OAMHEN
V.
THE STATE

(1984) JELR 46454 (SC)    

Supreme Court  ·  SC.73/1981 ·  5 Apr 1984 ·  Nigeria
CORAM
MOHAMMED BELLO Justice of The Supreme Court of Nigeria ANDREWS OTUTU OBASEKI Justice of The Supreme Court of Nigeria ANTHONY NNAEMEZIE ANIAGOLU Justice of The Supreme Court of Nigeria AUGUSTINE NNAMANI Justice of The Supreme Court of Nigeria MUHAMMADU LAWAL UWAIS Justice of The Supreme Court of Nigeria
Core Terms Beta
appellant
evidence
cause of death
court of appeal
dagger
learned trial judge
favour of the appellant
injuries
absence of medical evidence
trial court
trial judge
act of the appellant
counsel
doctor
high court of bendel state
justices of the court of appeal
learned counsel
medical evidence
mortem examination
trial
absolute necessity
abundant evidence
aid of the deceased
body
circumstances of the case
circumstantial evidence
courage
dagger stab
deceased samson oamhen
extenuating circumstances
eye witness
face of the credible evidence of an eye witness
facile reason
fateful day
full brother
full view of p.w.1
hearing of the appeal
long line of authorities
lower court
medical evidence of the cause of death
moses maine oria
murder of his brother
police station
relevant authorities
stabs
stab wounds
statement of the appellant
sufficient evidence
trial court shows
trite law

BELLO, J.S.C. (Delivering the Leading Judgment): The appellant was convicted of the murder of his brother by the High Court of Bendel State and the Court of Appeal affirmed the conviction. The evidence accepted by the trial court shows that the appellant apparently because the brother had refused to give him some money, stabbed the brother on the neck and left side of the chest with a dagger and the brother died within 2 hours of the incident. Although post mortem examination was done on the body, the doctor could not be traced to give evidence during the trial. There was therefore no medical evidence of the cause of death. The trial judge inferred from the evidence that the injuries inflicted by the stabs caused the death.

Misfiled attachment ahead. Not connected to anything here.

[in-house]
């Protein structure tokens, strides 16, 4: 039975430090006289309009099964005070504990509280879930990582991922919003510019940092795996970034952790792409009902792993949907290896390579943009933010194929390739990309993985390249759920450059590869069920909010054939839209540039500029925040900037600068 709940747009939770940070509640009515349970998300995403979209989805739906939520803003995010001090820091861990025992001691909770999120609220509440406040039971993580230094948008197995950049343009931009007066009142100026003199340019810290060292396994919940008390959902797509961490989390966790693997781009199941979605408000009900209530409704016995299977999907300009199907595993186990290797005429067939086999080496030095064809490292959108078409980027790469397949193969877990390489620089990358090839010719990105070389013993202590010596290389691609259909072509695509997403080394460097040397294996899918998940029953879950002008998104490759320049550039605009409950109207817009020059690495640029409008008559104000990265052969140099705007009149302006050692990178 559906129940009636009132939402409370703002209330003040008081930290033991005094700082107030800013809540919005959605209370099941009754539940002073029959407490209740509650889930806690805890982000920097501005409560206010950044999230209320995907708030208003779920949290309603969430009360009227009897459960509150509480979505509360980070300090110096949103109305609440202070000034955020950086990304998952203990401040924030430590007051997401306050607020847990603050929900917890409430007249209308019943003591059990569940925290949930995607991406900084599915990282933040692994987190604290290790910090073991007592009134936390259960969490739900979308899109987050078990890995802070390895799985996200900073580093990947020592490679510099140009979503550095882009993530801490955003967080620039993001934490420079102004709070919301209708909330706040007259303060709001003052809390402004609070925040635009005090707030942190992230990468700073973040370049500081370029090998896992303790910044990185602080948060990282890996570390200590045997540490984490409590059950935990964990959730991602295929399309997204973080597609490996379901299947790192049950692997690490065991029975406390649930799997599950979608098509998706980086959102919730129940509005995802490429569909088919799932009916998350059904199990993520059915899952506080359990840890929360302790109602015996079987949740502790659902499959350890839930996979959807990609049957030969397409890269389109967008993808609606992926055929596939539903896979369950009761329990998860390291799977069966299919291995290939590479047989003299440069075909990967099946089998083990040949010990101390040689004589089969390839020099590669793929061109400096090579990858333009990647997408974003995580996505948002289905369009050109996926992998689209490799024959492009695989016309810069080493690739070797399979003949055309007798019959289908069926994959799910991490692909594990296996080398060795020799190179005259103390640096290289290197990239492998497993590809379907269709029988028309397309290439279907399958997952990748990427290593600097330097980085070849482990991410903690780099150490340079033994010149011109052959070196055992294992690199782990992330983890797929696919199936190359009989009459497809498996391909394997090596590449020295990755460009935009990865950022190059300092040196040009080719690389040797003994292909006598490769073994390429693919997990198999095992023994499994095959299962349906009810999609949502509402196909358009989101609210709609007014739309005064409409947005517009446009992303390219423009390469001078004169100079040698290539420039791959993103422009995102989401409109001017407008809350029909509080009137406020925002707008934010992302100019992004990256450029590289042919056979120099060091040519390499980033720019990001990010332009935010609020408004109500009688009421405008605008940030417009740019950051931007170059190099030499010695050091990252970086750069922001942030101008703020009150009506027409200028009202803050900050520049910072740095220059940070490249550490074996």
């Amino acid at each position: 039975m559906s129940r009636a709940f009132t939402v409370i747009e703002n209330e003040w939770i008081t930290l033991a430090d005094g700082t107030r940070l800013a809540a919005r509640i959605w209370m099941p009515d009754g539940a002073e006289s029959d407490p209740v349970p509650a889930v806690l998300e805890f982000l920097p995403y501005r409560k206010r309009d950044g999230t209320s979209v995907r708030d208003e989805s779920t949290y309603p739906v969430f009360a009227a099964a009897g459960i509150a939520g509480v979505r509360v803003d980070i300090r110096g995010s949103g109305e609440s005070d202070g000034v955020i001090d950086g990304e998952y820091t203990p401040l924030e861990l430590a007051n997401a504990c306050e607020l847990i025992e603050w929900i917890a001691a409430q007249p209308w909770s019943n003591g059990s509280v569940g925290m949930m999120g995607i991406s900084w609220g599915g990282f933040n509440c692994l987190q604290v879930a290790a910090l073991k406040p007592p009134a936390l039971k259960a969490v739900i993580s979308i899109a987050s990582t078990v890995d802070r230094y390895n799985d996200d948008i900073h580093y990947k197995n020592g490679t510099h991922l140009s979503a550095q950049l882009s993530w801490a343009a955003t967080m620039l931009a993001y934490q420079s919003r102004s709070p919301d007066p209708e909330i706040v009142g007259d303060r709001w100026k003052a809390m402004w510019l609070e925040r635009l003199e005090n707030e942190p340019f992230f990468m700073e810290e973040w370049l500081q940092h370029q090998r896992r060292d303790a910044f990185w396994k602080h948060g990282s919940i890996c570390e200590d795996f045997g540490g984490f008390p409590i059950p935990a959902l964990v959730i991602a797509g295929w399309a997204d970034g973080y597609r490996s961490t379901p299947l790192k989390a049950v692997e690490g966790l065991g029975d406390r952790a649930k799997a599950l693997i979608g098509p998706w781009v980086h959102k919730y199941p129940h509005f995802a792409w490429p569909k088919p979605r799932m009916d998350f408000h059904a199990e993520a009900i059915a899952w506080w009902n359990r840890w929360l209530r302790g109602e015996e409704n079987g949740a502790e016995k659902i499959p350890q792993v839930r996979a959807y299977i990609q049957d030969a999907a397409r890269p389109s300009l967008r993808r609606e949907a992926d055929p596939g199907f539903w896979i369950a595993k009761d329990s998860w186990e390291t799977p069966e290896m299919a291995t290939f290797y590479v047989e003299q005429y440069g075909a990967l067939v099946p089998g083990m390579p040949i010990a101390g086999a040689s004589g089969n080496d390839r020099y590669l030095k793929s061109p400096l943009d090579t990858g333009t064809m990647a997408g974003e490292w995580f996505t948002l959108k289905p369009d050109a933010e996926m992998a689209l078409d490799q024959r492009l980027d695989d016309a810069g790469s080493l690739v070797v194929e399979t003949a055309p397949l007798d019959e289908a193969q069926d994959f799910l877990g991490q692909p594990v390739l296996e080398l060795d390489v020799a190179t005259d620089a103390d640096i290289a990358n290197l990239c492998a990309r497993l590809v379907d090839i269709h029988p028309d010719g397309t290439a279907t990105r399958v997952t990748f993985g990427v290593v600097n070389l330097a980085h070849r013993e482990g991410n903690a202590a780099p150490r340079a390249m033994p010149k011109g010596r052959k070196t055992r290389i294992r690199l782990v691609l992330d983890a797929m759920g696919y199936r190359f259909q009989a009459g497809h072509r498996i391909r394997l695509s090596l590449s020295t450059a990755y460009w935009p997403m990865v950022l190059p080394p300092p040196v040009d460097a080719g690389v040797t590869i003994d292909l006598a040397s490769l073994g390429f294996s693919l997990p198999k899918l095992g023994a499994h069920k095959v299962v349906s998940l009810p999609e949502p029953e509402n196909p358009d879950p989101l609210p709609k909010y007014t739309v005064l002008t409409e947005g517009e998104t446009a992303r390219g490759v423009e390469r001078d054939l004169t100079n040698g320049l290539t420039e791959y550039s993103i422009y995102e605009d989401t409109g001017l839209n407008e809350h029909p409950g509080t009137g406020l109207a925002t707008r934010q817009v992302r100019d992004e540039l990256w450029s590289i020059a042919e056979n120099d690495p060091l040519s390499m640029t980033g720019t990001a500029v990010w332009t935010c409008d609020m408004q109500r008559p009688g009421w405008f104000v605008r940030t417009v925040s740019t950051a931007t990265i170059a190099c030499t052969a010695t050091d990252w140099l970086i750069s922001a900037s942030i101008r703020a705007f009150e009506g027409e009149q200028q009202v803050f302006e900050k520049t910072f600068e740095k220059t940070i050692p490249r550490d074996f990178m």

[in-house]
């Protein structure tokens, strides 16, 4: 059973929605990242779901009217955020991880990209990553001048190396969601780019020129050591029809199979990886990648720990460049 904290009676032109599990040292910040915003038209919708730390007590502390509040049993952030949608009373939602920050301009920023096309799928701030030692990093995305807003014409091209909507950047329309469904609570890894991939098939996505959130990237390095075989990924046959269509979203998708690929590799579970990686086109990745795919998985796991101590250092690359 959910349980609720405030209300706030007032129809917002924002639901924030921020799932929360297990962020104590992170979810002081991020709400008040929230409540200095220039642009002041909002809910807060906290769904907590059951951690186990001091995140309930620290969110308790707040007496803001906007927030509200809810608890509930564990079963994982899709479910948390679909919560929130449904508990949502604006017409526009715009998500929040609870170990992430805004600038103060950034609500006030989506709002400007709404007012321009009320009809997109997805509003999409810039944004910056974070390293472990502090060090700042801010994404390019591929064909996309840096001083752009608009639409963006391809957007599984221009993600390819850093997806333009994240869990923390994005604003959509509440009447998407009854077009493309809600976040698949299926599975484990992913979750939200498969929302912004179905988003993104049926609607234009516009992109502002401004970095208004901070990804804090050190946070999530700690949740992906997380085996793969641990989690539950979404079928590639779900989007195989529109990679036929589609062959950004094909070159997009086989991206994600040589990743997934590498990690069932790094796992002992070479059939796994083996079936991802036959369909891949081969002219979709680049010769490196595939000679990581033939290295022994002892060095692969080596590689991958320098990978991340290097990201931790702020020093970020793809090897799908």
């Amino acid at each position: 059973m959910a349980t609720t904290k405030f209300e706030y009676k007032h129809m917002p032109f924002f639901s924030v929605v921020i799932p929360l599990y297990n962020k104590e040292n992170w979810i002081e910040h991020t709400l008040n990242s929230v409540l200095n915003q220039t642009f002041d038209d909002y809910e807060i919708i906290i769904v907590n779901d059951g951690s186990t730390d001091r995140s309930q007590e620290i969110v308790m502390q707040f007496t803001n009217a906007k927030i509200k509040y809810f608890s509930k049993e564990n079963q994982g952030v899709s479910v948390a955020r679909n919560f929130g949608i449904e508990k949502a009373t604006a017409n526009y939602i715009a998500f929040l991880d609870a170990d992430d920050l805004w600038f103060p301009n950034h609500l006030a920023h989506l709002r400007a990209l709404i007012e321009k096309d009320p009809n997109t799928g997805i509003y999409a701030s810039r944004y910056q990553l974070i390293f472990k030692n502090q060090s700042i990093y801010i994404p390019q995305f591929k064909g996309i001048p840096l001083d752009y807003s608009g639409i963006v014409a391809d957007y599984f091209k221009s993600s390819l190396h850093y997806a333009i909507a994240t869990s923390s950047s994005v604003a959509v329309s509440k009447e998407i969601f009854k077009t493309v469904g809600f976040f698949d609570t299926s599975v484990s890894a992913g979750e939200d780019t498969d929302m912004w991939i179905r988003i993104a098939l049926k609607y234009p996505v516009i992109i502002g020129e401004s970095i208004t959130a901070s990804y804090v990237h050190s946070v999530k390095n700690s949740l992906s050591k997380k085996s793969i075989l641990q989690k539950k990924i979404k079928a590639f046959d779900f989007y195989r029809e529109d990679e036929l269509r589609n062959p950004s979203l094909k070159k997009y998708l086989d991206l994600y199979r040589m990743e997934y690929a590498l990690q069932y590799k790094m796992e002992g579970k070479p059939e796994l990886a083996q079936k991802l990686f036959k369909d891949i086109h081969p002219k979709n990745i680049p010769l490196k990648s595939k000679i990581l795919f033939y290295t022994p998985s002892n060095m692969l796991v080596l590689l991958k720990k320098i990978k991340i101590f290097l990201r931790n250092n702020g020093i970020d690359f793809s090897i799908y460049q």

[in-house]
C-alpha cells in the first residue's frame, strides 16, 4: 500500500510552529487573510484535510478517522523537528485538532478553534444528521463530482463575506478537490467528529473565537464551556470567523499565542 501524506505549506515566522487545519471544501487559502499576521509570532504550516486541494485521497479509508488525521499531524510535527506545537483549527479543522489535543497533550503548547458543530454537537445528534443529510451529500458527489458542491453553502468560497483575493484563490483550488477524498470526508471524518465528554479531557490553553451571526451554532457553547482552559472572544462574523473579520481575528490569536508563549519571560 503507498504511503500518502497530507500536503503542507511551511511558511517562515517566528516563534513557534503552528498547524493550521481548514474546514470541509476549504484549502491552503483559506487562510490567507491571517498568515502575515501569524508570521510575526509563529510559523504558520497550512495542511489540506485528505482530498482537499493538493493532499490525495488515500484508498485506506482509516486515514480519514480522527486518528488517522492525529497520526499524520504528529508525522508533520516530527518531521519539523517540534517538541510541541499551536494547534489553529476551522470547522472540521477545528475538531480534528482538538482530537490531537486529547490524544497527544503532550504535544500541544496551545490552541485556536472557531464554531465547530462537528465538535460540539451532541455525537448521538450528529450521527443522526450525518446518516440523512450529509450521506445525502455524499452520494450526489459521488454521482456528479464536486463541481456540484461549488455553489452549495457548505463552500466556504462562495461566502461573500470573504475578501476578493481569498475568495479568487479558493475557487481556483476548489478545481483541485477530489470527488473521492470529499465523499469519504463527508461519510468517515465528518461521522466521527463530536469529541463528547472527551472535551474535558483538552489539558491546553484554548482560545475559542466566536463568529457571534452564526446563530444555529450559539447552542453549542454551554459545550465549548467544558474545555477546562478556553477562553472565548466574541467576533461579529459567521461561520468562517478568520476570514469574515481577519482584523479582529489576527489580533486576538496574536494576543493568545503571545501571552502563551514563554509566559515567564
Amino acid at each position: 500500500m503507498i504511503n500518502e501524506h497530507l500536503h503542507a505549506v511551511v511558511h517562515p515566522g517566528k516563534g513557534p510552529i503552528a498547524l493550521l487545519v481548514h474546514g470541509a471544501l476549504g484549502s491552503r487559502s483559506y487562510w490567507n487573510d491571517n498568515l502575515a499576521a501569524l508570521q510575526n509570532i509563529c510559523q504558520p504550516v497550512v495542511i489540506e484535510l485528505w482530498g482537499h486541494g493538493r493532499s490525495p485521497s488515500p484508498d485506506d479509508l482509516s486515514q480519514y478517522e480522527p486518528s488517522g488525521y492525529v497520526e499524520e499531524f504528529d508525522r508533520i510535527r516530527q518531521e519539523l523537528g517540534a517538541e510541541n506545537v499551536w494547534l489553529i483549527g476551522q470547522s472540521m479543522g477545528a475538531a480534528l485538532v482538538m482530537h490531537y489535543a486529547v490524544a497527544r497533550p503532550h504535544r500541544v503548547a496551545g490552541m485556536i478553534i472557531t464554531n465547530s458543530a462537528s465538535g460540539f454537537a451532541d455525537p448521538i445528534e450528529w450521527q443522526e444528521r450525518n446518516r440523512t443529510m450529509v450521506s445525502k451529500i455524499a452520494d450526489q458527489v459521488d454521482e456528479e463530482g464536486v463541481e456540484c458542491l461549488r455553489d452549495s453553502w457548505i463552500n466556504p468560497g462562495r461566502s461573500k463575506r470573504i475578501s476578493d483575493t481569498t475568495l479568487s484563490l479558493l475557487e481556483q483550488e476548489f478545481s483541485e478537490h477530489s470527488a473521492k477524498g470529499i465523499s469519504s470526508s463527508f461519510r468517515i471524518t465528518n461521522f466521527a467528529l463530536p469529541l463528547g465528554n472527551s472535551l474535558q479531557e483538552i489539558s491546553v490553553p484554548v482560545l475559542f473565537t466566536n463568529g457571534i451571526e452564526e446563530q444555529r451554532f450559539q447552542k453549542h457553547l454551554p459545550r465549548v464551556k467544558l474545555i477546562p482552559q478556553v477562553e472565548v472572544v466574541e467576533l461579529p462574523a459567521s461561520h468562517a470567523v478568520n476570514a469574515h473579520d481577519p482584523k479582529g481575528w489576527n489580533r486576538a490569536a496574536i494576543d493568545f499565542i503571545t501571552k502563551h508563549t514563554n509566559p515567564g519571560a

It is trite law that medical evidence, though desirable, is not essential in all cases of homicide. A trial court may infer the cause of death from the circumstantial evidence before it. I am satisfied that the circumstances of the case in hand warrant drawing such…

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